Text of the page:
• Understands simple who/what/where questions by 3 years of age
  • Begins to understand reasons why by 3 years of age

Understanding #1
The child here listens to what color to choose next and makes the appropriate choice. He relies on his understanding of color concepts and follows through with the one-step direction. He also demonstrates understanding of action words when he follows the direction, “Can you close the box?”

Understanding #2
This child understands two concepts within the instruction, “Can the farmer drive the white car?” To follow this direction, he needs to understand WHO concepts (farmer, rather than another character) and DESCRIPTION (the white car, rather than any other vehicle). He also demonstrates understanding of action words (“Can you PUSH him?”).

Talking (Expressive Language) 

  • Says the first word at approximately 12 months
  • Has a fifty-word vocabulary by about 2 years
  • Begins combining words into phrases
  • Sometimes memorize familiar phrases and sentences to communicate one thought
  • Makes typical grammatical errors (e.g., pronoun errors, past tense)
  • Can organize and reorganize sentences
  • Uses synonyms and antonyms to clarify
  • Defines words and concepts
  • Summarizes what happened that day by four years of age

Expressive Language #1
After reading a short story and writing the answers to who, what, when, where, why, and how questions on a template, the child summarizes the story. This requires the expressive language skills of grammar, syntax, vocabulary, and cognitive organization.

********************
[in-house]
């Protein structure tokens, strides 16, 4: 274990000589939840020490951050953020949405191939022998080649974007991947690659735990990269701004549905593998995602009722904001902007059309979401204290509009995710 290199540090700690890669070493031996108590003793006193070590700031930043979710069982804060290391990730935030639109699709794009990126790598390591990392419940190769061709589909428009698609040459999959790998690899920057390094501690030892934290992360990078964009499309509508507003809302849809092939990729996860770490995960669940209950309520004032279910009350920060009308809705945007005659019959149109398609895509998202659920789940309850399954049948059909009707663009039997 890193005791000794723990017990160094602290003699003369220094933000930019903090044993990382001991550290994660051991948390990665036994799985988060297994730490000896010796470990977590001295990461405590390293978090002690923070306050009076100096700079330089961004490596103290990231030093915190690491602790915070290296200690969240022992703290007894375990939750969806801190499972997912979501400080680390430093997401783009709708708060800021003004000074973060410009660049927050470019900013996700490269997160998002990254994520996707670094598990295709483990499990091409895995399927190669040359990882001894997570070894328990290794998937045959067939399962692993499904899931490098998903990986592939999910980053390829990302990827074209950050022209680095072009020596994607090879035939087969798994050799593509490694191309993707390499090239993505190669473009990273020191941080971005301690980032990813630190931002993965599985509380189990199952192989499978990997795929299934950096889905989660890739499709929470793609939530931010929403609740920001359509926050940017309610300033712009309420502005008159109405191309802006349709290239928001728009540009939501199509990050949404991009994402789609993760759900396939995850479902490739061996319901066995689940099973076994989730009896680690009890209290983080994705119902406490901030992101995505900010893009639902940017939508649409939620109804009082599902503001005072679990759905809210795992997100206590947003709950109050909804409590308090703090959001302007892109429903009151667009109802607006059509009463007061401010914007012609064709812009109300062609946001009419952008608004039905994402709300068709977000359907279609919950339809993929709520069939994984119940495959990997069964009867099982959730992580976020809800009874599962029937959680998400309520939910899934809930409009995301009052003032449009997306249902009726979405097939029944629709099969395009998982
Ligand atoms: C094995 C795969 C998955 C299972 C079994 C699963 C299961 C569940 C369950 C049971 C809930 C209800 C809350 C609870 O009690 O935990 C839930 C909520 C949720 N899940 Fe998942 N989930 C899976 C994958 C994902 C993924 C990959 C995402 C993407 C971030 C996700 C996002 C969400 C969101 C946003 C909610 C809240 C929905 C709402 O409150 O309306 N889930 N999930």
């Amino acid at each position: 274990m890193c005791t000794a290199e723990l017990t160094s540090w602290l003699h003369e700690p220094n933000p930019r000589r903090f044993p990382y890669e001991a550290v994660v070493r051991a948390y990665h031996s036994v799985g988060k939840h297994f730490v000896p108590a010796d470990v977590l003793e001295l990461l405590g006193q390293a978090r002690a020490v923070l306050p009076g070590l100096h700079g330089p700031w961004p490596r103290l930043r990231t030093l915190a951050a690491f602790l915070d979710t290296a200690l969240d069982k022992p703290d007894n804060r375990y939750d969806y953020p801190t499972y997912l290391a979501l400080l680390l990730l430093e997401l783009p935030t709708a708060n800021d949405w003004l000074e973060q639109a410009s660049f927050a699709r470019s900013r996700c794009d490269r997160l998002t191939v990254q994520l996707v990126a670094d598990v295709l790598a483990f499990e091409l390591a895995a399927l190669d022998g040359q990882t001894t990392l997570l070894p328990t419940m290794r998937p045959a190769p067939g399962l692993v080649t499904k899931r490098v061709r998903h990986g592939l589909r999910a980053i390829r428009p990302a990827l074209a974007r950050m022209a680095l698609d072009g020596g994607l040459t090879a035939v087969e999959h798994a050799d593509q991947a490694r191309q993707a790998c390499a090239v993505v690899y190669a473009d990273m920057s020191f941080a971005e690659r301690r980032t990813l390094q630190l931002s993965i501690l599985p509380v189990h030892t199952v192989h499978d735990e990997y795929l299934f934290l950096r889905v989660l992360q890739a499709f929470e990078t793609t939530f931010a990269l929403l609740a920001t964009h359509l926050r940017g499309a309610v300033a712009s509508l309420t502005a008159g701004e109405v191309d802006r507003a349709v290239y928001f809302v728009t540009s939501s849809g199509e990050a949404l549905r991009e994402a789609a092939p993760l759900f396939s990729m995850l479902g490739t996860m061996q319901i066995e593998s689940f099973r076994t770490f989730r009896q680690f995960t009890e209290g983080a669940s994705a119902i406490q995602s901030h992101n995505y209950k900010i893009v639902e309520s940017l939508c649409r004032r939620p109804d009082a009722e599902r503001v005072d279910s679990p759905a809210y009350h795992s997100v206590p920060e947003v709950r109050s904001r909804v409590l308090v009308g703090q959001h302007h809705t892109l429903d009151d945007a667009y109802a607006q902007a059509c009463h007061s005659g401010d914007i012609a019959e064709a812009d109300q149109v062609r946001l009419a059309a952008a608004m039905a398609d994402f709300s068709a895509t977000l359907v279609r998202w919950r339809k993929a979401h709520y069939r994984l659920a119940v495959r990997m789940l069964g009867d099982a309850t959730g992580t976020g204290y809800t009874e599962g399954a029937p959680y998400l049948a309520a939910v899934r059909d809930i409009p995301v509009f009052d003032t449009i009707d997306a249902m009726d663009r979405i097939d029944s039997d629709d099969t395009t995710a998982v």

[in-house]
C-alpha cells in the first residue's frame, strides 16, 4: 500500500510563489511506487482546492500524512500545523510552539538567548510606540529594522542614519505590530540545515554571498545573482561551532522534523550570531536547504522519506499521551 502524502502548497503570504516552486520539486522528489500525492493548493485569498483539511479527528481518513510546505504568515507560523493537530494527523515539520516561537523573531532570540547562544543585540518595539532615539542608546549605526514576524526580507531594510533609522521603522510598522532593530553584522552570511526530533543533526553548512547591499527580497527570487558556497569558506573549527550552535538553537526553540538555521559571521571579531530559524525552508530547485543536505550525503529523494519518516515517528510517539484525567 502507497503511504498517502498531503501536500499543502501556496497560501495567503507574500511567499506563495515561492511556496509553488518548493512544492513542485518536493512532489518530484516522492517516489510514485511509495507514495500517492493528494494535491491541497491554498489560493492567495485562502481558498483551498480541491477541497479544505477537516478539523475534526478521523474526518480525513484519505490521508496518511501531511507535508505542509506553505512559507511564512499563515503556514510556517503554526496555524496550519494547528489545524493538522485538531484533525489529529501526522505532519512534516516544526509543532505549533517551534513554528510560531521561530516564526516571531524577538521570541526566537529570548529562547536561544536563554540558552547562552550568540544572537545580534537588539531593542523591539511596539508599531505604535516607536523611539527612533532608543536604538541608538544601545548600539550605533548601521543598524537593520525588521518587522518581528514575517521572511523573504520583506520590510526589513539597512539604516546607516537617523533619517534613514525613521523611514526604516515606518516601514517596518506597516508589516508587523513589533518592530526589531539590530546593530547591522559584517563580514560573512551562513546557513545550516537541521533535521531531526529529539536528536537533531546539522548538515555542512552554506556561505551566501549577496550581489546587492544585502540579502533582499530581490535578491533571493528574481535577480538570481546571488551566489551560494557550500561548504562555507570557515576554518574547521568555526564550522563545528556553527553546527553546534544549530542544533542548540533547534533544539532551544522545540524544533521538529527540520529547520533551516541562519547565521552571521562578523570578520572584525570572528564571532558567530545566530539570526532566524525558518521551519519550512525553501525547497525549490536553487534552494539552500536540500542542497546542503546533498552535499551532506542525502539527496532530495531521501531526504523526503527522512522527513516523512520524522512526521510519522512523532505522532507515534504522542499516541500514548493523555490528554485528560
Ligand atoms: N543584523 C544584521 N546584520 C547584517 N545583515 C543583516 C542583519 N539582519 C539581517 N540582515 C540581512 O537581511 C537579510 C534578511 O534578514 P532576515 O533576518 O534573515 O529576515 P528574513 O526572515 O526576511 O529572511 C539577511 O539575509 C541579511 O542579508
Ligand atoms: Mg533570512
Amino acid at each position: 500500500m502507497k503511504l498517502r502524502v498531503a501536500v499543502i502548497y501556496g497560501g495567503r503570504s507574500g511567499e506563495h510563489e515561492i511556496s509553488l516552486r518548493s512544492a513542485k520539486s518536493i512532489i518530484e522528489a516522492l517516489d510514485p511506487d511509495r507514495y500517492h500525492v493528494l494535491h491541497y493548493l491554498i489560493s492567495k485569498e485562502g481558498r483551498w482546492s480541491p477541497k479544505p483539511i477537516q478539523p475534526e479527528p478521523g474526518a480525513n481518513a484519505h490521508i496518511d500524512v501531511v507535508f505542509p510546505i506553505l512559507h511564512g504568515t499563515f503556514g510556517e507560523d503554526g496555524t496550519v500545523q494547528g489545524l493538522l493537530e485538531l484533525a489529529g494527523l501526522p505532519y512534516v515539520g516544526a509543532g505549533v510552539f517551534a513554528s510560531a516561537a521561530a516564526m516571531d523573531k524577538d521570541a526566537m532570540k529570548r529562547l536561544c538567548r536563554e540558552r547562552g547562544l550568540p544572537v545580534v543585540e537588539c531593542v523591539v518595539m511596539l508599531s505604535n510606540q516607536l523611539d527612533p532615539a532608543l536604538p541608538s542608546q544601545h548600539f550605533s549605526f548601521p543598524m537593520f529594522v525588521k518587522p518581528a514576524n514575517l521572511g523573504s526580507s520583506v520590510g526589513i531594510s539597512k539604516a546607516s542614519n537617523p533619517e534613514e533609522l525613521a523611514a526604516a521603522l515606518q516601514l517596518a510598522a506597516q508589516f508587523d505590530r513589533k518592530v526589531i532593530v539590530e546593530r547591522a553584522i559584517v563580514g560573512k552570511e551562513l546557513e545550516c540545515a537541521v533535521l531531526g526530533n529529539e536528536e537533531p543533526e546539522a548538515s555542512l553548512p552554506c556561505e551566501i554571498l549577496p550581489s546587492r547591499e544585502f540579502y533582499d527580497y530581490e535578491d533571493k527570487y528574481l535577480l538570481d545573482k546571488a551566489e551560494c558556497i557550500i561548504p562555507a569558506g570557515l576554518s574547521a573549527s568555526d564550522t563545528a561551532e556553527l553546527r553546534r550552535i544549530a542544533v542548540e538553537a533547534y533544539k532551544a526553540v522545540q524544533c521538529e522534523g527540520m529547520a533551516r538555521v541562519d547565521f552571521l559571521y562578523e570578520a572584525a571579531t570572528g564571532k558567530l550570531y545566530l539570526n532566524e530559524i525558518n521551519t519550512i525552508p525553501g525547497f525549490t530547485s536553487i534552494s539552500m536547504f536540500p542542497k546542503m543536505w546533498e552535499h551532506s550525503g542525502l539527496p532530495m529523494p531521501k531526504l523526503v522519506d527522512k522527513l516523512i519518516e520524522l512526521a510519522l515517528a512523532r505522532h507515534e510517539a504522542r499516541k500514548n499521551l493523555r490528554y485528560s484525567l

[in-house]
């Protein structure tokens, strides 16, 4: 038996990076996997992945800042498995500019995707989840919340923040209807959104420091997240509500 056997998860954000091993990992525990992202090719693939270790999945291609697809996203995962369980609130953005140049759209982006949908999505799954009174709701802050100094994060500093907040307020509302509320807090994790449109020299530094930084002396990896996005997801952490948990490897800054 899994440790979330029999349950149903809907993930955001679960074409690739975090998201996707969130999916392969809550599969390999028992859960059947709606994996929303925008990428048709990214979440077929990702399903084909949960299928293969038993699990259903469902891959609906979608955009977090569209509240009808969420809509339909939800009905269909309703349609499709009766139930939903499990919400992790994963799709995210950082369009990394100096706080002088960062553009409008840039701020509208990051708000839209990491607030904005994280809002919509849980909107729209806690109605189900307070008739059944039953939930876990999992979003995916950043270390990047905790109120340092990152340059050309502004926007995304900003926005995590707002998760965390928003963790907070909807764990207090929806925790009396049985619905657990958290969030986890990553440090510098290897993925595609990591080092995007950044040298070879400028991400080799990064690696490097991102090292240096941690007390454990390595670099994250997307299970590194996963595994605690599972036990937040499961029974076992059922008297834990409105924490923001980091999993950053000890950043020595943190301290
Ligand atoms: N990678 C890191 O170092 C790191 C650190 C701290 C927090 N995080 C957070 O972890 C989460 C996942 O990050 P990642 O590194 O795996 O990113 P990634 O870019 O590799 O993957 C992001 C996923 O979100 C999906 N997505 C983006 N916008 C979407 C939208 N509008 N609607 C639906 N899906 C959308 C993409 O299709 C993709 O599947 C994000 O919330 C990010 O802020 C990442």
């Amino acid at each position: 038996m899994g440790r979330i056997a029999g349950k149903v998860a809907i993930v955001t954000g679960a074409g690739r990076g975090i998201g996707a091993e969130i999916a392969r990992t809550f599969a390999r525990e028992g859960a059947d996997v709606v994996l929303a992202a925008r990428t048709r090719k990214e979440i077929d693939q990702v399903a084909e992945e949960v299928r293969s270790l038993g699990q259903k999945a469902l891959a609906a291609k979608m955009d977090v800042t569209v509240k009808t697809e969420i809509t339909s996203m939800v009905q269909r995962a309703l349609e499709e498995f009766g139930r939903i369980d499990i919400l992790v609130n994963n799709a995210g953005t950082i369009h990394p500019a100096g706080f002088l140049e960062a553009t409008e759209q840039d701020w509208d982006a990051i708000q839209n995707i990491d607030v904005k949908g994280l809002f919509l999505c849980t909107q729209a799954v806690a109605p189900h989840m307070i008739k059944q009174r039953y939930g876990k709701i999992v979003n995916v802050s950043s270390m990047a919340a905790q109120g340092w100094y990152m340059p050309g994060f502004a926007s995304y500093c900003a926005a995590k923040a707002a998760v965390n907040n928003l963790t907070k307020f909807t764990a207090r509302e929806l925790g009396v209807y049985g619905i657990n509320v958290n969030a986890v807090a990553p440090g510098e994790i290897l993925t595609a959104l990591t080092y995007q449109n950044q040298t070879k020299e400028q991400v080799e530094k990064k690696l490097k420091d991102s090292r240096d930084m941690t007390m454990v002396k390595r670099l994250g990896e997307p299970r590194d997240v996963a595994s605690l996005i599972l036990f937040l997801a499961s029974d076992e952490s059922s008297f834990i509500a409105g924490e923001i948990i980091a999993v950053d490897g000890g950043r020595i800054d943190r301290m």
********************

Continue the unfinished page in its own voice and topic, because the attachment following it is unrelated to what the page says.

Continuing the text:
Expressive Language #2
The child uses spontaneous language when he opens the house by exclaiming, “Everybody!” This means he uses words for a variety of reasons without needing to copy them from someone else first. He demonstrates good expressive language by answering an open-ended WHO question (“What do you see?”) and by naming characters and objects.

Speech Sounds (Phonology)

  • Speech sounds develop in a typical pattern; we expect early speech sounds first with more difficult ones developing at later stages. *See attached speech sound development visual
  • There are known speech error patterns. These are typical for certain ages and usually correct themselves at expected ages. For example, a 3-year- old is expected to say “wion” for lion because the ‘l’ sound develops after 4 years of age. 
  • A 4-year-old would typically say “dem” for them because the voiced ‘th’ sound develops around 6 years of age. 

Speech Sounds #1
This child has good expressive language. He is working on specific speech sounds – in this case, the ‘R’ sound. Notice how he is able to self-correct his production after the first attempt with a cue from the adult.

Speech Sounds #2
This child demonstrates how he can alter his ‘R’ sound when saying a short sentence with his target sound in it. The ‘R’ sound is a common sound speech pathologists work on in speech therapy.

These stages do not happen sequentially only. The stages can develop concurrently. The above stages show that we cannot begin working on perfect speech sounds if the child is not yet demonstrating joint attention or understanding when we call their name, for example.

Additional Useful Resources:
Speech, language and communication
Key Milestones for 2-3 Year Olds | Milestone Checklists